This guide aims to assist hospitals in identifying and managing sepsis at an earlier stage. ICT interviews 1 of the authors.
Today the CDC announced a new resource, Hospital Sepsis Program Core Elements, for hospitals to recognize and treat sepsis earlier and save lives. The resource will assist hospitals in implementing, monitoring, and optimizing sepsis programs to improve survival rates.
This new guide aims to aid hospitals in implementing, monitoring, and optimizing sepsis programs and improving survival rates. According to the latest CDC survey of 5,221 hospitals, 73% of them have sepsis teams, but only 55% provide dedicated time to manage sepsis programs to team leaders.
Raymund (Ray) Dantes, MD, MPH, CDC medical advisor and co-developer of the Hospital Sepsis Program Core Elements, explained to Infection Control Today® (ICT®) in an earlier interview that “Sepsis occurs when an infection you already have triggers a chain reaction throughout your body leading to tissue damage, organ failure, and even death. Infections that lead to sepsis most often start in the lung, urinary tract, skin, or gastrointestinal tract. Bacteria cause most infections that lead to sepsis. Sepsis can also result from viral infections, such as COVID-19, influenza, or fungal infections. The most frequently identified pathogens that cause infections leading to sepsis include Staphylococcus aureus, Escherichia coli, and some Streptococcus species.”
Dantes also answered ICT's questions about sepsis and this new program.
ICT: Where can the best sepsis education be found for health care professionals, patients, and caregivers?
Raymund (Ray) Dantes, MD, MPH, CDC: Please see our Resources page for some educational resources: Resources | Core Elements | Sepsis | CDC
ICT: What measures should be taken to enhance sepsis identification, management, and recovery?
RD: The CDC Hospital Sepsis Program Core Elements provide details on how to structure sepsis programs that emphasize sepsis identification, management, and recovery. Furthermore, the Core Elements describe the quality improvement structures needed to continue to measure performance and provide feedback to providers.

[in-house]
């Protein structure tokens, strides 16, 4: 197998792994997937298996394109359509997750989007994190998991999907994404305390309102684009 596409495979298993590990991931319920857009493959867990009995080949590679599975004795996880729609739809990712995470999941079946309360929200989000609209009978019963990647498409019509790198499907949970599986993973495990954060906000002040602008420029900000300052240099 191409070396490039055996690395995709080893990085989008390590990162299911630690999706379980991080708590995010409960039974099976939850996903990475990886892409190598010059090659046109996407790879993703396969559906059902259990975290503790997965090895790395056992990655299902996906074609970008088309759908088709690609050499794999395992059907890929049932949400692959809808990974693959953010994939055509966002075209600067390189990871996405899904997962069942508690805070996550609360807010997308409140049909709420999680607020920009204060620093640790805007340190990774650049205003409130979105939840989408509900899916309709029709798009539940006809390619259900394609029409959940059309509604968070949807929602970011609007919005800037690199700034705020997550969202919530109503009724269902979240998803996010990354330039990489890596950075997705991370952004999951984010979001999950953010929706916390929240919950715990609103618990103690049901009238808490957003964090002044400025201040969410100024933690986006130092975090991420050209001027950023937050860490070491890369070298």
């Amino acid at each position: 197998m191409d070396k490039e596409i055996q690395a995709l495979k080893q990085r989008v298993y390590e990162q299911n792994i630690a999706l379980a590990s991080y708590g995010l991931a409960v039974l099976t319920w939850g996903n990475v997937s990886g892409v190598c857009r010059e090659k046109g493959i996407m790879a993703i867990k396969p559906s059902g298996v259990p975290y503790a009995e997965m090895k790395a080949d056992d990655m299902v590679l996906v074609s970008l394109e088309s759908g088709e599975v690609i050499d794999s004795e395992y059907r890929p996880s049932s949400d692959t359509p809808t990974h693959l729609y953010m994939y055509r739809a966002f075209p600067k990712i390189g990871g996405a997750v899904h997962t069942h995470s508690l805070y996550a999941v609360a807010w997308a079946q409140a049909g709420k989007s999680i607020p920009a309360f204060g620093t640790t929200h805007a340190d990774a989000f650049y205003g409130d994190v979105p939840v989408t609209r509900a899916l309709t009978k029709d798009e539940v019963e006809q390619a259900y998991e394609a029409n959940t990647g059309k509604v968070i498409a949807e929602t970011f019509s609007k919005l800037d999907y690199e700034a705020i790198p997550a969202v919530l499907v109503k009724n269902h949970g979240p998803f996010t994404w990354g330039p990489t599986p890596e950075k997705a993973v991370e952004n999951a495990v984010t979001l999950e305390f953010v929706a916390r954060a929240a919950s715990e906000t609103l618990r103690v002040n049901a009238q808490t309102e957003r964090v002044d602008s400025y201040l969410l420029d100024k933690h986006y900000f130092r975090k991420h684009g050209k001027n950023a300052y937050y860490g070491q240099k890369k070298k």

ICT: Infection preventionists and EVS personnel have a role in this fight against sepsis. What advice/guidance do you have for those individuals? And where do they fit in on educating on sepsis?
RD: While most sepsis is present upon admission to the hospital, there is still a group of patients who develop sepsis in the hospital, often due to health care-associated infections. The Sepsis Core Elements recommend that infection prevention (which often includes EVS) participate in a hospital sepsis committee so that priorities and efforts are aligned.
ICT: Do you have anything you would like to add?
RD: The CDC Hospital Sepsis Program Core Elements are a tool that can empower health care professionals to obtain the leadership support, protected time, IT resources, and other resources so they can continue to improve sepsis care in their hospitals.
Sepsis survivor speaks
Additionally, during the announcement of this guide, Alice Tapper, a 15-year-old sepsis survivor patient advocate, and a junior in high school, with her mother, Jennifer Tapper, spoke of Alice’s life-threatening sepsis illness. Now that she has recovered, Alice said she is “on a mission to tell my story and encourage hospitals to listen to patients even if they're young and to parents. If [my] appendicitis had been taken seriously, and the signs and symptoms of sepsis had been acknowledged, my course of care would not have resulted in weeks in the hospital and a long recovery at home….Now I'm speaking out for others who do not have a voice….Together we can save lives by listening to patients, families, and caregivers and improving sepsis care.”
Another parent of a sepsis survivor spoke to ICT in an exclusive 3-part series.
Recognizing sepsis early is key
CDC director, Mandy Cohen, MD, MPH, said, as noted in the news release, “Sepsis is taking too many lives. One in three people who die in a hospital has sepsis during that hospitalization. Rapid diagnosis and immediate appropriate treatment, including antibiotics, are essential to saving lives, yet the challenges of awareness about and recognition of sepsis are enormous. That’s why CDC is calling on all US hospitals to have a sepsis program and raise the bar on sepsis care by incorporating these seven core elements. [These] 7 elements provide an organizational framework and key concepts that guide hospitals as they work to improve early recognition and treatment to save lives.”
Chris DeRienzo, American Hospital Association senior vice president, stated during the announcement, “One aspect of the CDC Centers core elements that we really appreciate is that they don’t put forward a one size fits all approach. We know that sepsis is complex, and when I look across the spectrum of hospitals and communities in this country, the Core Elements allow our hospitals to build a program that fits their community.”
The 7 Sepsis Core Elements are Leadership Commitment, Accountability, multi-professional expertise, Action, Tracking, Reporting, and Education.